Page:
Cannabis And Local Politics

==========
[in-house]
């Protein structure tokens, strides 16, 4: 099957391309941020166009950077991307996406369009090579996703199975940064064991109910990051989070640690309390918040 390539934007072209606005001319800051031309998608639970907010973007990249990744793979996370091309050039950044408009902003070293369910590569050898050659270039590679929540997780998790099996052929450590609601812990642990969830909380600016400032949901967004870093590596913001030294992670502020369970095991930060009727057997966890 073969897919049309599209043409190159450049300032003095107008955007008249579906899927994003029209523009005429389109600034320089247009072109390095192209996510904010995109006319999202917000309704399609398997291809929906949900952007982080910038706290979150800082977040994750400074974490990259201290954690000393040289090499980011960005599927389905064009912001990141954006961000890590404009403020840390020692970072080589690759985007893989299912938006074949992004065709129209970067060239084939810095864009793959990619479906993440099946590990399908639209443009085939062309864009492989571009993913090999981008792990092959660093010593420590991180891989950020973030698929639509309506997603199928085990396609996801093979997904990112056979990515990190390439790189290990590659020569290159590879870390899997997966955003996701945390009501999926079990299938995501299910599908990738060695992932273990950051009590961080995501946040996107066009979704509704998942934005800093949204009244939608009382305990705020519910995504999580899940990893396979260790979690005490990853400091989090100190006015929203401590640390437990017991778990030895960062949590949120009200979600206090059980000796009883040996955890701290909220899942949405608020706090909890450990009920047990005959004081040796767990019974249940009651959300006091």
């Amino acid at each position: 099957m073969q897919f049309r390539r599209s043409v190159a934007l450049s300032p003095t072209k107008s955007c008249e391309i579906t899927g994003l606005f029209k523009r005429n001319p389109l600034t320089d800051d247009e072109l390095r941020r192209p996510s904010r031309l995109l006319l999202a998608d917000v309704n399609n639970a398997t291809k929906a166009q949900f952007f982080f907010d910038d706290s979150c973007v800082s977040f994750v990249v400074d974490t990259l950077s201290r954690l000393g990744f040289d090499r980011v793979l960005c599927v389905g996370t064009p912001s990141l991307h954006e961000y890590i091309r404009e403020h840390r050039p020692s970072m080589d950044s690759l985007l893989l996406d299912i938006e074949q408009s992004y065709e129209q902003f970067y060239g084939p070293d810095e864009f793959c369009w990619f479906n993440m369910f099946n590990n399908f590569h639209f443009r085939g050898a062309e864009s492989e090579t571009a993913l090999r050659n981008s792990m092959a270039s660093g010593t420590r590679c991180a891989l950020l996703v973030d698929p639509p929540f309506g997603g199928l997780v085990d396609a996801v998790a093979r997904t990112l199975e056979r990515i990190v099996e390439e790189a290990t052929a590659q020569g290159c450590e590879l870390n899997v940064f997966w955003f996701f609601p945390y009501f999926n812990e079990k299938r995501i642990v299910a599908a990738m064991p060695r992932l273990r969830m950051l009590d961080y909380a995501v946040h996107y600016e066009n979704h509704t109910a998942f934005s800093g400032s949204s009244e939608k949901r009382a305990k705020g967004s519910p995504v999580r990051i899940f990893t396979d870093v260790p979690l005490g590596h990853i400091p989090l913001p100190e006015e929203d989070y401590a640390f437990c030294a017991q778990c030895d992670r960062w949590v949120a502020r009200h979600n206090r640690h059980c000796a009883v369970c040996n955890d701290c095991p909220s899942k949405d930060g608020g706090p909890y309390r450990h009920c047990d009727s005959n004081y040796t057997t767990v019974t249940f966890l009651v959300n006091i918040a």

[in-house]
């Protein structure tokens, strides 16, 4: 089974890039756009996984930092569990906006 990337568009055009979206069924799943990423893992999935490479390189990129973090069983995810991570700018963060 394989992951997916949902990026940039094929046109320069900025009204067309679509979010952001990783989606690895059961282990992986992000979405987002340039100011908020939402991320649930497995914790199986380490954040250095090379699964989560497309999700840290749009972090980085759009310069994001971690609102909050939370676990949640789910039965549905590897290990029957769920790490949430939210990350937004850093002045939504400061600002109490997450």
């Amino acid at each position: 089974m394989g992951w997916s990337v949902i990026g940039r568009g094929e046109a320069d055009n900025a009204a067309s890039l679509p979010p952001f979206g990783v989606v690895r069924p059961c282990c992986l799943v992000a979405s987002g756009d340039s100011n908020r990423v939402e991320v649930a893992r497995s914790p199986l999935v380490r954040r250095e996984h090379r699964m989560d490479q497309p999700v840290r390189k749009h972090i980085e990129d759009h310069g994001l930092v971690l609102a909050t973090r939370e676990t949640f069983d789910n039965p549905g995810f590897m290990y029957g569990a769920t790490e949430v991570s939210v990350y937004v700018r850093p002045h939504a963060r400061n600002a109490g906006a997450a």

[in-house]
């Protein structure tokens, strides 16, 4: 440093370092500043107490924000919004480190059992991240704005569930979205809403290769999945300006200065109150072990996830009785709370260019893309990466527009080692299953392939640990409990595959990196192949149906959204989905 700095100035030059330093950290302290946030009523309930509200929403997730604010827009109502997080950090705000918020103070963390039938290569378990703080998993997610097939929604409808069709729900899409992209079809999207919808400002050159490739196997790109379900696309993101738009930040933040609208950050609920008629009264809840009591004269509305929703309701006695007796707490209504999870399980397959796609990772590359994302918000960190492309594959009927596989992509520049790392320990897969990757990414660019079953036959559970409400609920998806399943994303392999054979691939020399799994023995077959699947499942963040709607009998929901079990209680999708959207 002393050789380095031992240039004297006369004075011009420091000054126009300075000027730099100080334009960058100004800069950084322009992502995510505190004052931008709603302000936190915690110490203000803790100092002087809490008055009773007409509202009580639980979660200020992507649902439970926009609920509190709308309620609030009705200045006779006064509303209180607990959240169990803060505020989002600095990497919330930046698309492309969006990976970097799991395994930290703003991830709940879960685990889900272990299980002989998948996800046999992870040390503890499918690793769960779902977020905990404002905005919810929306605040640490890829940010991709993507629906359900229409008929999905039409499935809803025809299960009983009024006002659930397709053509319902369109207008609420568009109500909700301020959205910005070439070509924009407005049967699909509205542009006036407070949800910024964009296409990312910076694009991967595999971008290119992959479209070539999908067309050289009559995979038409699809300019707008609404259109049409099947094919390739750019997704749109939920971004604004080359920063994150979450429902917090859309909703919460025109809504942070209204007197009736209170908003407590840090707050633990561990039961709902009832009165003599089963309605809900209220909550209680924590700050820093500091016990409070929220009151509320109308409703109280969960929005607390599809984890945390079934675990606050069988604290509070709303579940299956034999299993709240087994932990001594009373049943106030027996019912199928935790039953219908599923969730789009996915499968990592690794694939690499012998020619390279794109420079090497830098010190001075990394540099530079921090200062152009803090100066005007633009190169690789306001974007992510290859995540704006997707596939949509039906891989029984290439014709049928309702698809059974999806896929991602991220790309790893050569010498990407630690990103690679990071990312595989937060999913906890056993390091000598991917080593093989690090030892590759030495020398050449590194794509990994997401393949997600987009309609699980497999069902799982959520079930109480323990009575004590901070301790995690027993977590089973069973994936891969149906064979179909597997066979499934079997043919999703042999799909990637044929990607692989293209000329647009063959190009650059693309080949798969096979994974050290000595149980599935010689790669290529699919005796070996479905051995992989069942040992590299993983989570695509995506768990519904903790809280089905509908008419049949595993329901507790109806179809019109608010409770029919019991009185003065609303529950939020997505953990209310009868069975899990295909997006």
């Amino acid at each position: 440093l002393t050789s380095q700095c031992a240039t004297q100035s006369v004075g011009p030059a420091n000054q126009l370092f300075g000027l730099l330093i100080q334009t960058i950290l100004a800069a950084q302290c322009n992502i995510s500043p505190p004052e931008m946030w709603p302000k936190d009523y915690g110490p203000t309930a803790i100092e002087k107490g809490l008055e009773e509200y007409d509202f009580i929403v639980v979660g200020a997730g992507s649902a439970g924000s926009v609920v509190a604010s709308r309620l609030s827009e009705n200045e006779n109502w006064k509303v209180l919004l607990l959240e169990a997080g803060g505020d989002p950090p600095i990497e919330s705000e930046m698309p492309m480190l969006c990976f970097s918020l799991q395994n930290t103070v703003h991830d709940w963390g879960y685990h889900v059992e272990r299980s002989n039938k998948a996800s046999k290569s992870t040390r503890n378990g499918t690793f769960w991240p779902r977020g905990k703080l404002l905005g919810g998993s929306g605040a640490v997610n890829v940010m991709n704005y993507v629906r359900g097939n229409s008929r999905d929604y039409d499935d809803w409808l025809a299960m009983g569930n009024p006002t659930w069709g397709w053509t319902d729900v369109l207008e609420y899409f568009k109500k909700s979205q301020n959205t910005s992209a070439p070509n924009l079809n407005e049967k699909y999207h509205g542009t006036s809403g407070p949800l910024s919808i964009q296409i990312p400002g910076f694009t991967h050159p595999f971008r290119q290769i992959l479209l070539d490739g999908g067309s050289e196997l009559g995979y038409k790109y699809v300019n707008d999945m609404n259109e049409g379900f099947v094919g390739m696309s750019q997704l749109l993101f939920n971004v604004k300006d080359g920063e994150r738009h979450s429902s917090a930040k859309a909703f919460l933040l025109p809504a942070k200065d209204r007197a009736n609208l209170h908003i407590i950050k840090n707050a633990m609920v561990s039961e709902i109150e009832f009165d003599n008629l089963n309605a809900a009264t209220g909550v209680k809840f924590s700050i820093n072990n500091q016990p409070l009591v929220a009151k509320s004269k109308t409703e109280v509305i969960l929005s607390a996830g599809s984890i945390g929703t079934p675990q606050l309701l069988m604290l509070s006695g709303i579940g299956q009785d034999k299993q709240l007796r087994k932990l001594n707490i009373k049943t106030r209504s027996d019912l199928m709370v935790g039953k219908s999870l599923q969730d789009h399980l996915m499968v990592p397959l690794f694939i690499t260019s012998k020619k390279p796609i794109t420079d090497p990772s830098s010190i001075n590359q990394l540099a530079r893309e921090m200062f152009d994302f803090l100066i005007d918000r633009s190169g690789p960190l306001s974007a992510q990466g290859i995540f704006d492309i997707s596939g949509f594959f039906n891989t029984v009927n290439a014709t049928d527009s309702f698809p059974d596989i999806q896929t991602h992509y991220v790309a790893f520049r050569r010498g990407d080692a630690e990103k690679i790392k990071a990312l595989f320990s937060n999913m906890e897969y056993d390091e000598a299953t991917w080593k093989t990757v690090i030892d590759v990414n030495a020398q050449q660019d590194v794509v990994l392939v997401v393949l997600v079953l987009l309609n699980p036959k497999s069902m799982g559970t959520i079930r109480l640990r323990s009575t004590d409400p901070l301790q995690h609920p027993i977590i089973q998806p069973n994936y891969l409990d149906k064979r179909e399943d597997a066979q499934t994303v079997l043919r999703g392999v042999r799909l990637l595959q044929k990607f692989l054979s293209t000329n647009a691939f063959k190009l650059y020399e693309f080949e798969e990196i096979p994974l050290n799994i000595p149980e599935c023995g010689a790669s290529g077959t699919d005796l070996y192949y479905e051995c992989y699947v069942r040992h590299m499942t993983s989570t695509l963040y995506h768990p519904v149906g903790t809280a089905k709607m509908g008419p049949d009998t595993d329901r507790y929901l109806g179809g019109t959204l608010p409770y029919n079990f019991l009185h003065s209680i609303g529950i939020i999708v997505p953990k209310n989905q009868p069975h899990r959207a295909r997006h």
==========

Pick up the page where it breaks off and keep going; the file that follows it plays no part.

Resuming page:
Good Morning, I’m Annica Colbert….it’s Friday, April 30th >>>> Cannabis spending in local elections... More on that next, but first... let’s do the headlines…. ###### Following a public protest Wednesday, the Escondido Police Department released video footage from an incident last week where an officer shot and killed 59-year-old Steven John Olson. In the video, at least six shots were fired by Officer Chad Moore. The shooting happened a day after Derek Chauvin's conviction in the murder of George Floyd. ########## Sweetwater High School hosted a special vaccination clinic on Thursday, administering the Pfizer vaccine, which is approved for anyone 16 and older, to hundreds of high school students. National city fire battalion chief Robert Hernandez and his department assisted at the clinic. “they were influencing their fellow students to say, ‘hey are you not vaccinated. are you sure? you’re on the fence? i think this is a great idea to create that herd immunity.’ so, they’re actually influencing at the high school level, their other fellow students to come in and get vaccinated.” ######### A section of the coastal bluffs came crumbling down Wednesday at San Elijo (ih-LEE-ho) State Beach in Cardiff... near Lifeguard tower 16. No injuries were reported. As more people frequent the beach, officials have placed signs warning visitors of the danger of the actively failing bluffs. ######### From KPBS, you’re listening to San Diego News Now. Stay with me for more of the local news you need. Regulations regarding cannabis sales are loosening slowly but surely countywide.. KPBS’ Katy Stegall says the industry has been pushing for those changes for some time...in part by spending money in local elections. It was a joyful Election Night for San Diego Democrats last November. They celebrated winning the presidency and several local elections. One of those big wins was the majority on the San Diego County Board of Supervisors. And the new majority acted quickly to pass a new set of policies allowing more cannabis businesses in unincorporated San Diego County. Nathan Fletcher County Supervisor “The county of San Diego is one of the few governing entities that had this outright ban on cannabis products. Not just recreational adult use, but medicinal.” County Supervisor Nathan Fletcher led the push for the change. He’s long supported cannabis — and the industry has supported him. Associated Cannabis Professionals donated $22,000 to Supervisor Nathan Fletcher One cannabis political action committee donated $22,000 to his 2018 campaign. But Fletcher says he didn’t push these policy proposals because of his donors. “But the reason we’re doing this is because it’s the right thing to do. It’s also the reason pretty much every other jurisdiction in San Diego County has already done the exact same thing.” Other candidates, mostly Democrats, were backed by cannabis advocates too. They received more than 300 thousand dollars during the last two elections. But cannabis groups have a long way to go until they rank amongst the biggest political spenders. Consider that in the last two elections, the San Diego Chamber of Commerce’s political action committee spent more than $1.5 million. But political experts say cannabis’s influence is growing. “There are other major players and cannabis could become one of those players in San Diego politics,” UCSD professor Thad Kousser says the fight for adult use cannabis is no longer at a state level — it’s being waged city by city. And that means local political contributions are important. Thad Kousser UC San Diego politics professor “Now the question is about where can you put a dispensary, where can you do agricultural production? And that’s a land use policy.” Cannabis advocates are happy with the supervisors’ vote--but they aren’t stopping there. Dallin Young, Vice Chair of San Diego’s Cannabis Chamber of Commerce, says they need more licenses for dispensaries and cannabis lounges. So they’re looking next at increasing licenses in individual cities, which he says will also help social equity campaigns within the industry. Dallin Young Vice Chair, San Diego’s Cannabis Chamber of Commerce “Many of those facilities do not have any minority representation amongst their ownership. This is a huge problem. And that is because how few licenses there are available. If you allow for more licenses to be available, then you allow for more diversity in the marketplace because you deflate the value of those licenses.” They also want to decrease the cost of a license. For example, in Chula Vista it can cost more than $100,000.That drives prospective business owners elsewhere. Ed Wicker Cannabis Business Attorney “ Time and time again I tell these people, there are no opportunities right now in the San Diego area. How do you feel about going out to Desert Hot Springs or California City?” Cannabis Business Attorney Ed Wicker says there are only five cannabis businesses on unincorporated county land right now. “ It’s disheartening. Why can’t they have a lawful business that is something they could manage, close at home? San Diego governments are missing out on the revenue here and it’s been a dearth of business opportunities.” Lincoln Fish is the CEO of one of the five licensed cannabis businesses in unincorporated San Diego who has contributed to candidates supporting the looser regulations. He says it’s time to move beyond the “reefer madness” stereotype. Lincoln Fish OutCo Labs CEO “We need to keep focusing on removing the stigma-- that cannabis users aren't necessarily bad people, and that they're just like anybody else." ########## California’s Homeless population nearly doubled in 2020 and it remains one of the biggest issues facing our state. Now, California mayors including San Diego’s Todd Gloria are asking the State for more help. KPBS racial justice and social equity reporter Cristina Kim has more. “We’re can’t solve this problem in one fiscal year. It’s going take the repeated the committed of federal, state and local leadership to get the job done.” San Diego Mayor Todd Gloria joined 12 other big city mayors today to ask the state for a record-breaking $20 BILLION investment over the next 5 years to fight homelessness. ID/L3: Todd Gloria, San Diego Mayor SOURCE: Mayors Homelessness So as big city mayors we are calling on state leaders for their continued partnership, to take advantage of this once in a generation opportunity to fund the housing and the services that we know work for people experiencing homelessness and to make a lasting impact on this crisis that I believe all of us were elected to solve. (18 seconds) Here in San Diego County… the number of people experiencing homelessness doubled in 20-20 … and racial disparities continued… with Black people… who make up around 5 percent of the county’s population accounting for up to 30 percent of the homeless population…. Jonathan Castillo is the Chief Regional Officer at PATH… a nonprofit that works with San Diego’s homeless community. He thinks the push for more state resources is a great first step to scale up existing services. ID L3: Jonathan Castillo, PATH /The solutions work, they're effective, but we just need more of it. And I think what we're not also looking at is how much does it cost us to not implement these services? What is the cost there? MEMO - please put these two SOT together. Thank you! :D Maybe a 3 second white flash? There's a big push within the city and the county to really expand street outreach, that the way that you begin to work with people is by building relationships and going out to where people are at. Mayor Gloria allocated over 10 million dollars to fight homelessness in his proposed budget … including 1 million dollars to expand PATH’s outreach program. If more state funding comes through… Gloria says everything is on the table, but he knows what works and what he wants to fund. I would like to see us grow the number of permanent supportive housing units in our city. That’s how you solve homelessness, housing plus services. Democrats in both the Assembly and Senate support the 20 billion dollar, multi-year proposal. Governor Gavin Newsom will release his newly revised budget in mid-May. Cristina Kim. KPBS News. A proposal to build hundreds of homes on an abandoned golf course in Rancho Penasquitos took a step forward on THURSDAY. KPBS metro reporter Andrew Bowen has more on the project called "The Junipers." AB: The Rancho Penasquitos golf course went out of business in 2015 and the property has been vacant ever since. Developer Lennar plans on building 536 homes on the land, 15% of them affordable for low-income seniors. Several neighbors called in to a Planning Commission hearing Thursday both in support and opposition. Opponents said the added population would make fire evacuations more difficult. JUDY PIERCEY RANCHO PENASQUITOS RESIDENT JP: I would like to live out my life in my home. But not if high density development puts me in danger because of wildfire risk. We need an additional permanent exit out of our community, and this must happen before the plans for the Junipers project are recommended to the City Council. AB: Supporters praised the developer for its community outreach and the inclusion of more affordable homes on site than the city's minimum requirements. Planning commissioners also noted that the official analysis shows the project will actually improve wildfire evacuation times. DOUG AUSTIN SAN DIEGO PLANNING COMMISSIONER DA: We have a crying need for housing. We no longer have a crying need for golf courses, as was mentioned. And I'm convinced that this project does not provide a greater fire danger. In fact I think it helps to mitigate the fire dangers that already exist. AB: The commission voted unanimously to support the project, which is expected to get a final vote at City Council in June. Andrew Bowen, KPBS news. And about that crying need for housing -- home prices in San Diego are nearly the fastest growing in the nation, second only to Phoenix. KPBS’ Alexandra Rangel has more on how that’s impacting the South Bay. Realtor broker and president of the Pacific Southwest Association of Realtors in Chula Vista, Ditas (DEE-tas) Yamane (yeah-MONEY) says the South Bay is seeing a change in the demographics of people moving in. She says a lot of young professionals and entrepreneurs are moving South..however she says it continues to be the most desirable location for families, due to affordability. Alexandra Rangel, KPBS Reporter “Are you seeing multigenerational families move in together so they can afford a home?” Ditas Yamane, Pacific Southwest Association of Realtors “Absolutely, that’s the South Bay, as I see the market that is trending right now. Family members move in together to be able to afford a bigger home and at the same time maintain the ability to be able to pay the mortgage.” Home prices in the San Diego metropolitan area are up 17 percent in a year as of February, this according to a new report from the S&P CoreLogic Case-Shiller. It’s the fastest increase, San Diego homes have seen in nearly 16 years. Ditas Yamane, Pacific Southwest Association of Realtors “Statewide $758, but here in San Diego County it’s $800,000. Yamane says the high price tag on homes is making it difficult for buyers to outbid their competition. Ditas Yamane, Pacific Southwest Association of Realtors “First time homebuyers, the competition is very steep, because they don’t have that extra cash to put in because right now the price is this much, but competition is steep, so they go over this much.” Yamane says the competition is due to a housing shortage, the average home in San Diego is sold within six days of being on the market. She says patience is a virtue especially when it comes to bidding wars. Ditas Yamane, Pacific Southwest Association of Realtors “It took us about four months and about 30 bids to be able to finally win that offer.” Overall S&P CoreLogics says national home prices are up 12%, which is the highest in 15 years, however record-low mortgage rates are enticing home buyers. Coming up.... Our weekend preview from our arts calendar editor Julia Dixon-Evans. We’ll have that next, just after the break. Looking for a way to get some art and culture this weekend? Here's KPBS/Arts editor and producer Julia Dixon-Evans with her top 3 weekend arts picks. That’s it for the podcast today. Be sure to catch KPBS Midday Edition At Noon on KPBS radio, or check out the Midday podcast. You can also watch KPBS Evening Edition at 5 O’clock on KPBS Television, and as always you can find more San Diego news online at KPBS dot org. I’m Annica Colbert. Thanks for listening and have a great day.